SOME of last week’s most intriguing sporting action has taken place not on a track or a pitch, but at a medical tribunal.

On Tuesday, the hearing of Dr Richard Freeman, the former doctor of British Cycling and Team Sky, resumed and it has made for quite extraordinary watching.

Freeman faces being struck off after accepting 18 of the 22 charges against him, but is contesting the other four, with the most eye-catching being the accusation he ordered the banned substance testosterone to the British Cycling velodrome in 2011 while “knowing or believing” it was intended to be used to boost an athlete’s performance.

Last week he admitted destroying a laptop with “a screwdriver or blunt instrument” before handing it to forensic experts who were conducting a doping investigation looking into the now infamous “jiffy bag” story involving Bradley Wiggins and the contents of said jiffy bag at the Criterium du Dauphine in 2011.

This destroyed laptop came hot on the heels of its predecessor, which was also full of medical data, being apparently stolen on a Greek island, never to be seen again.

We are three days into the resumption of the hearing and Freeman is not coming out of this well. He has been shown to have told a number of lies to cover up his actions and many of his recollections have been disputed by many parties.

He has also admitted to not being “particularly proficient” with the World Anti-Doping Agency code, which is quite a statement from a doctor who was charged with Bradley Wiggins’ medical care, as well as the British Olympic cycling teams in London in 2012 and Rio in 2016, and who presented himself as an expert in anti-doping.

It is easy to wonder why events from nine years ago are being dissected in such minute detail. Is it really worth all of this time, effort and distress it is causing all involved, primarily Freeman, who has admitted to suffering from mental health issues as a result of the investigation into his conduct?

But this case is hugely important, as it involves so many of the main players in cycling, one of Britain’s most successful and popular sports over the past decade. Dozens of World and Olympic medallists, as well as Tour de France winners have been developed by the men who feature heavily in this case.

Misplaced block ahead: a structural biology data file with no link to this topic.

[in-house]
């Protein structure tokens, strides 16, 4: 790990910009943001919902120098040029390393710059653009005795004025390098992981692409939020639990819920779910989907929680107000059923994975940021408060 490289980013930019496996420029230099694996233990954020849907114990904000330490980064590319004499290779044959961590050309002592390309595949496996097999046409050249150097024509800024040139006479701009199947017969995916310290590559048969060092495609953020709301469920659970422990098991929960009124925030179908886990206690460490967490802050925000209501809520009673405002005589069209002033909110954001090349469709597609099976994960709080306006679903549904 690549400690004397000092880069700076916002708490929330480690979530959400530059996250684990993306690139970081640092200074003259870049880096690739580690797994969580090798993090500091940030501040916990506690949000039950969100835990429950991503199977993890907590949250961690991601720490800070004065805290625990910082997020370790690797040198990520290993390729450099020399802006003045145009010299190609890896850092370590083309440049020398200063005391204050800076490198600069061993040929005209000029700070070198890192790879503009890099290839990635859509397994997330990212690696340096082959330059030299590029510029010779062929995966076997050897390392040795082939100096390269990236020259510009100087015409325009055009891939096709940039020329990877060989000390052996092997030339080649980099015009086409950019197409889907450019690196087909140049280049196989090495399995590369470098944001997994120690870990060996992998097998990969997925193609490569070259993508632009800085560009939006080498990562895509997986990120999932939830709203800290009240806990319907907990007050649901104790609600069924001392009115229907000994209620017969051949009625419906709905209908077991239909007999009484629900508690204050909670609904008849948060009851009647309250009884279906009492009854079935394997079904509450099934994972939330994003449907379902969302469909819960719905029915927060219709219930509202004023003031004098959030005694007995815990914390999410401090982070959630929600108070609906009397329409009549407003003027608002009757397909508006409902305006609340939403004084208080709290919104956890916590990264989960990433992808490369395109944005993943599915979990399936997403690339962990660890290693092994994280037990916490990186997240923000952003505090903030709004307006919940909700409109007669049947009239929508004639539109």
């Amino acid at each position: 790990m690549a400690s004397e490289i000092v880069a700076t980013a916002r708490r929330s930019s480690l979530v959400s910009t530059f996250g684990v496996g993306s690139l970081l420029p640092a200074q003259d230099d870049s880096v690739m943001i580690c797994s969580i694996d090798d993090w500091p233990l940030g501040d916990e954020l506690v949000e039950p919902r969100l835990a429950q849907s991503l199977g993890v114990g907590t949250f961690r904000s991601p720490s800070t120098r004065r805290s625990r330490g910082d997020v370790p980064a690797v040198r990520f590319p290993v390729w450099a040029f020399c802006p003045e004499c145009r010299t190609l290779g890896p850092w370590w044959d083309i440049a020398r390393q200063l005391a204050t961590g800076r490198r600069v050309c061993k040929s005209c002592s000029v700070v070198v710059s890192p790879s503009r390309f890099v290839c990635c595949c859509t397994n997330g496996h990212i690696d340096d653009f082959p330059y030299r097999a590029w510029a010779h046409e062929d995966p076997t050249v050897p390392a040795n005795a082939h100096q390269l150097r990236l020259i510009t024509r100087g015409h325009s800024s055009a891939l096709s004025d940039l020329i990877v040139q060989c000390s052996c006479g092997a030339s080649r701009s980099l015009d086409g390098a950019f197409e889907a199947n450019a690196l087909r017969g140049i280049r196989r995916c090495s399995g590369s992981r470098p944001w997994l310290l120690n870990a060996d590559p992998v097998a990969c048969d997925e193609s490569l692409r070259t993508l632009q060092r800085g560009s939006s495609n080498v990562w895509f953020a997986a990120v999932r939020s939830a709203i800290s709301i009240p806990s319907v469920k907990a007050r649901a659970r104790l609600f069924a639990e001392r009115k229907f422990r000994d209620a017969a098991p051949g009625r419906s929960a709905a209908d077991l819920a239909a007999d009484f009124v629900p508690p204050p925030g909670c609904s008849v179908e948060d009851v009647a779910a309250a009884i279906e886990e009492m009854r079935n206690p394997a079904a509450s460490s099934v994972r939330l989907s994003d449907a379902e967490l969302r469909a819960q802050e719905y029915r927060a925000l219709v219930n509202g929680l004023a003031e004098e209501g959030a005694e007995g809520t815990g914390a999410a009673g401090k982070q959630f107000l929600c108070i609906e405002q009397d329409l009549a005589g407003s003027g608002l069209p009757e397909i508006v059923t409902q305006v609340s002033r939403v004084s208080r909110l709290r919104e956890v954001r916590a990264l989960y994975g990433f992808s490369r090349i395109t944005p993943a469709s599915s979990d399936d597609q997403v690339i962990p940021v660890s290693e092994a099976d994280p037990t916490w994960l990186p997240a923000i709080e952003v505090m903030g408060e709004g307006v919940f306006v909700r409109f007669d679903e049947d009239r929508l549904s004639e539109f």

British Cycling’s former performance director Dave Brailsford’s right-hand man, and one of the top coaches, Shane Sutton, and Dr Steve Peters, who has been credited with honing the minds of Britain’s top cyclists, have all been spoken of in the first few days of the hearing and are particularly heavily involved in the evidence against Freeman.

This hearing is expected to run until the end of next month, but already, it is easy to wonder if its conclusion is going to leave us with more questions than answers.

It is unlikely that all the facts will be unearthed at the hearing with some vital evidence now apparently lost in the ether.

In the first instance, two laptops – the stolen one and the destroyed one – were not backed up and so there is no way of ever finding out exactly what was on those hard drives.

And herein lies the huge issue for British Cycling. What has already come out in Freeman’s hearing is pretty damning, but the problem when there are gaps in the story is that people begin to fill them in themselves.

The more the protagonists in this hearing argue about the exact turn of events, the more vague the story becomes.

Everybody is aware of the dark past of road racing when it comes to doping, but Team Sky entered the sport as the great white hope, the team who would win without using untoward means that dozens and dozens of riders had employed previously.

For years, many bought into Team Sky and lauded their victories as a win for clean sport. Similarly, there have been few accusations against Britain’s track cycling team that they climbed to the top of the sport through anything other than legitimate means.

But as more information emerges, these squeaky clean reputations are being damaged.

Sutton himself has previously admitted Wiggins behaved “unethically” in taking injections of a corticosteroid before grand tours in 2011 and 2013 and his milestone 2012 victory at the Tour de France, with another senior official describing it as “cheating within the rules”.

But these allegations against Freeman go beyond that; they are accusations of full-blown cheating.

Perhaps more clarity will emerge over the coming days and weeks as the hearing continues.

Perhaps, though, as more individuals come forward with their evidence and, if the past few days are anything to go by, more and more disputes about the correct version of events emerge, we will be left with many more unanswered questions.

This hearing will be hugely damaging to Freeman. But it could also prove to be hugely damaging to the reputation of the sport in this country.